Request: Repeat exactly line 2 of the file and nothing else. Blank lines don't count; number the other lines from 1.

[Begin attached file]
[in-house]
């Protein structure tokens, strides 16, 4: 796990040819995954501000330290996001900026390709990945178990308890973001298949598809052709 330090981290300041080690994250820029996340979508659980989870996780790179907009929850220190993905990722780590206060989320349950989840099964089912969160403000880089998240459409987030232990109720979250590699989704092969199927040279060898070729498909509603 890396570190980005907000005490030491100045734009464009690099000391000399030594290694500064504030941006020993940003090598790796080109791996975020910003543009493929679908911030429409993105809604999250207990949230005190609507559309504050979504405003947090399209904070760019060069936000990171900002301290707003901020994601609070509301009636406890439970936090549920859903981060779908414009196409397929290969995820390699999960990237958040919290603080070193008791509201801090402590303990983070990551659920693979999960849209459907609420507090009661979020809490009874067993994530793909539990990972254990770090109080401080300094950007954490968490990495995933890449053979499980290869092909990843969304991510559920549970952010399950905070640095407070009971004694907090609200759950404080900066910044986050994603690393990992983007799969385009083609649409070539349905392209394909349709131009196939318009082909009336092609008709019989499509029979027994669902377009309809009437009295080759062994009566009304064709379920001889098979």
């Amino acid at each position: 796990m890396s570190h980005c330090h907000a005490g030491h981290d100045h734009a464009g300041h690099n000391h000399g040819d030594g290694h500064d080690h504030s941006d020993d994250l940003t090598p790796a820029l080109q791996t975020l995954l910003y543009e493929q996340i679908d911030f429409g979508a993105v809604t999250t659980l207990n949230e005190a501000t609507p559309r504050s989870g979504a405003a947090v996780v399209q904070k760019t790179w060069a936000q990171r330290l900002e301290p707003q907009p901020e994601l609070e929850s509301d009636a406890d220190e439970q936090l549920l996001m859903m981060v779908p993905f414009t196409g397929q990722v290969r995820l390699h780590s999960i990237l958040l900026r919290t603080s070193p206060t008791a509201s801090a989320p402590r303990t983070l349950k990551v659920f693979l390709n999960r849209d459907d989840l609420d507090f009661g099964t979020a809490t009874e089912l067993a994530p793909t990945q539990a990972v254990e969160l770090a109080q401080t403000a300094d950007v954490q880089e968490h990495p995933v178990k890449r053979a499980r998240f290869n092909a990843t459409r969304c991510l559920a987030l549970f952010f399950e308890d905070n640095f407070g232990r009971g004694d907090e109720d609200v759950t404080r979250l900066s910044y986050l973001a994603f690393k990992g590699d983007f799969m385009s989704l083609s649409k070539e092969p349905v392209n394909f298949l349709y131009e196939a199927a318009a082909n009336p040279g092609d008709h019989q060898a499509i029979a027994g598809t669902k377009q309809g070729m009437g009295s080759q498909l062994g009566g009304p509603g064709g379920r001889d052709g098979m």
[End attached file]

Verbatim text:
């Protein structure tokens, strides 16, 4: 796990040819995954501000330290996001900026390709990945178990308890973001298949598809052709 330090981290300041080690994250820029996340979508659980989870996780790179907009929850220190993905990722780590206060989320349950989840099964089912969160403000880089998240459409987030232990109720979250590699989704092969199927040279060898070729498909509603 890396570190980005907000005490030491100045734009464009690099000391000399030594290694500064504030941006020993940003090598790796080109791996975020910003543009493929679908911030429409993105809604999250207990949230005190609507559309504050979504405003947090399209904070760019060069936000990171900002301290707003901020994601609070509301009636406890439970936090549920859903981060779908414009196409397929290969995820390699999960990237958040919290603080070193008791509201801090402590303990983070990551659920693979999960849209459907609420507090009661979020809490009874067993994530793909539990990972254990770090109080401080300094950007954490968490990495995933890449053979499980290869092909990843969304991510559920549970952010399950905070640095407070009971004694907090609200759950404080900066910044986050994603690393990992983007799969385009083609649409070539349905392209394909349709131009196939318009082909009336092609008709019989499509029979027994669902377009309809009437009295080759062994009566009304064709379920001889098979």